As fish (or Tasmanians for that matter) go, the Spotted Handfish is definitely unique. Their overgrown pectoral fins eerily resemble human hands, and due to the lack of a swim bladder, they prefer to ‘walk’ on these hands rather than swim across the sea floor.
Handfish have been around since dinosaurs roamed the planet and the Spotted variety used to be a common fish, found up and down Tasmania’s east coast. However, a wide-scale survey in 1996 recorded only a small number of individuals at four sites, helping it to become the first marine fish to be listed as critically endangered on the IUCN’s Red List of Threatened Species.
Handfish hatchlings bring new hope
The future is starting to look a bit brighter for the Spotted Handfish. Earlier this month around five hatchlings went on display at Tasmania’s Seahorse World. The hatchlings are the result of a successful captive breeding program we undertook with our research partners.
A home away from home
The program began in September, 2017, with the collection of 20 fish from eight sites around Hobart’s Derwent Estuary. Fish were collected by hand and then quickly transported back to our site in Hobart where a welcoming committee were waiting to swiftly transfer the fish into a holding facility.
Our custom built facility aimed to replicate the fishes’ preferred environment, with photographs pinned to the tank glass, objects for the fish to hide behind, a programmable light system and artificial stalked ascidians (a type of sea tulip that the fish commonly lay their eggs around). This setup helped to make the fish feel right at home, and quickly proved successful with one pair of fish breeding soon after collection. Following transfer of these brood stock to the SEA LIFE Melbourne Aquarium and Seahorse World another pair bred.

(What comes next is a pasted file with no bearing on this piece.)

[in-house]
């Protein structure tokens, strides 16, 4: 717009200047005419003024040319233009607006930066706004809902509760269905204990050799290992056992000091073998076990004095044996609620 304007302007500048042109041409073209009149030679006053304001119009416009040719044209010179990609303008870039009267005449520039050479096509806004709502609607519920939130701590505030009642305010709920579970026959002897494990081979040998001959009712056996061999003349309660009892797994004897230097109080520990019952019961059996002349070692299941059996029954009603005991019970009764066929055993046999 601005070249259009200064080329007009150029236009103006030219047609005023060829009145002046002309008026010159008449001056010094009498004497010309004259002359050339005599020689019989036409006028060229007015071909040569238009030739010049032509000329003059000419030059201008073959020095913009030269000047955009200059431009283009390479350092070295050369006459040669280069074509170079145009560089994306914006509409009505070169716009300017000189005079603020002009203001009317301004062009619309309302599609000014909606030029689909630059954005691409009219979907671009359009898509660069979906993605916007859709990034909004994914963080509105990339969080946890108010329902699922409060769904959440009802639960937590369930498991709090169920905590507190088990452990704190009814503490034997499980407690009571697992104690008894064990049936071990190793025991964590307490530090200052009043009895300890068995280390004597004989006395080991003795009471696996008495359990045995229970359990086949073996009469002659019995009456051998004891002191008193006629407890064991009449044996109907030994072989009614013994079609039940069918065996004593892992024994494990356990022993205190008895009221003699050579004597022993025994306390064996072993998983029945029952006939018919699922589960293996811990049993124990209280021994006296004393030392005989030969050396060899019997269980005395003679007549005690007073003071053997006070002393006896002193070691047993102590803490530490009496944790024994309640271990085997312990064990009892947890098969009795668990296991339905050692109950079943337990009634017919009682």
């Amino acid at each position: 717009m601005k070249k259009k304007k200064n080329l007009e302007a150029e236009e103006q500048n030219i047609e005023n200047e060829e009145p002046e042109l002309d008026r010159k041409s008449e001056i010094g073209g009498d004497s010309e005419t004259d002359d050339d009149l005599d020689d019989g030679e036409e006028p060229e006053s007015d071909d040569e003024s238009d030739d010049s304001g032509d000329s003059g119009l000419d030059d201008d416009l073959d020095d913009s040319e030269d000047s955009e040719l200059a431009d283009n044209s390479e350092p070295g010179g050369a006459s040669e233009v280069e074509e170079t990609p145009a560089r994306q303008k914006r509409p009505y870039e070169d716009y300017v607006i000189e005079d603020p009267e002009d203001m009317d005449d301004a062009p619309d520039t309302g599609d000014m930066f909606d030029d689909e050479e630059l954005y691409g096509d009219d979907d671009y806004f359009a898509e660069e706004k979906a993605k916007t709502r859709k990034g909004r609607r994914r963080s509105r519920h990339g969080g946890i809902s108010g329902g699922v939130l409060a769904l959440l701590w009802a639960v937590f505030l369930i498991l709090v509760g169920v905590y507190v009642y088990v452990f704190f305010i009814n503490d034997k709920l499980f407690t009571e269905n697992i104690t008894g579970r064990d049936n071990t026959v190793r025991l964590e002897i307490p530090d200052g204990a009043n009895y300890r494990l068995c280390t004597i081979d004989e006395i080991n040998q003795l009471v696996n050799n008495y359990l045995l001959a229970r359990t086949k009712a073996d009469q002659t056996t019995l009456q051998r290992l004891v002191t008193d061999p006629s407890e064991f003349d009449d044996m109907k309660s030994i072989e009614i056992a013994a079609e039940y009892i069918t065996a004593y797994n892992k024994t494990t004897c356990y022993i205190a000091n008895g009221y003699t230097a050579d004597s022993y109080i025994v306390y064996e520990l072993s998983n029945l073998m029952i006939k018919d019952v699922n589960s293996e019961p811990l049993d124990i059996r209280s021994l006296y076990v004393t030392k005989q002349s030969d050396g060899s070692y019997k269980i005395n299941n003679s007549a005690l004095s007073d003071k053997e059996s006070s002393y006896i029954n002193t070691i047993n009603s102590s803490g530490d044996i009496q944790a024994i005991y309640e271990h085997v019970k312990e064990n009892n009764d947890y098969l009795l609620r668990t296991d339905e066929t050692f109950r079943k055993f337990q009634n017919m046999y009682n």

Re-establishing lost populations (with a little help from their friends)
Unlike many fish species, which ‘lay and go’, adult Spotted Handfish remain with their eggs until they hatch, which usually takes around 6 to 10 weeks. This could be to guard their offspring from predators, or clean and provide water flow for the eggs.
Once the eggs do hatch, juveniles remain in the general vicinity of their spawning grounds. This means that Handfish are unlikely to recolonise areas from which they have disappeared. Unless, of course, someone lends a helping hand.
As soon as the eggs that had been laid at our site began to hatch, 15 juveniles were quickly transported to Seahorse World. The rest were released back into the sea at Battery Point in Hobart, near where the adults had originally been collected. These were later joined by 81 juveniles that hatched at Seahorse World.
Our scientists will continue to monitor the Spotted Handfish, both in captivity and in the wild. But hopefully with a continued helping hand these unique Tasmanians will have a bright future.
Our research partners for this project are: National Environmental Science Programme’s Marine Biodiversity Hub, Zoo and Aquarium Association, Seahorse World, SEA LIFE Melbourne Aquarium, Derwent Estuary Program, Tasmanian Department of Primary Industries, Parks, Water and Environment, University of Tasmania, and NRM South.
27th March 2019 at 7:49 pm
This is a fantastic start to a brilliant captive breeding program. It’s the best hope that the Spotted Handfish has to be saved from the brink of extinct!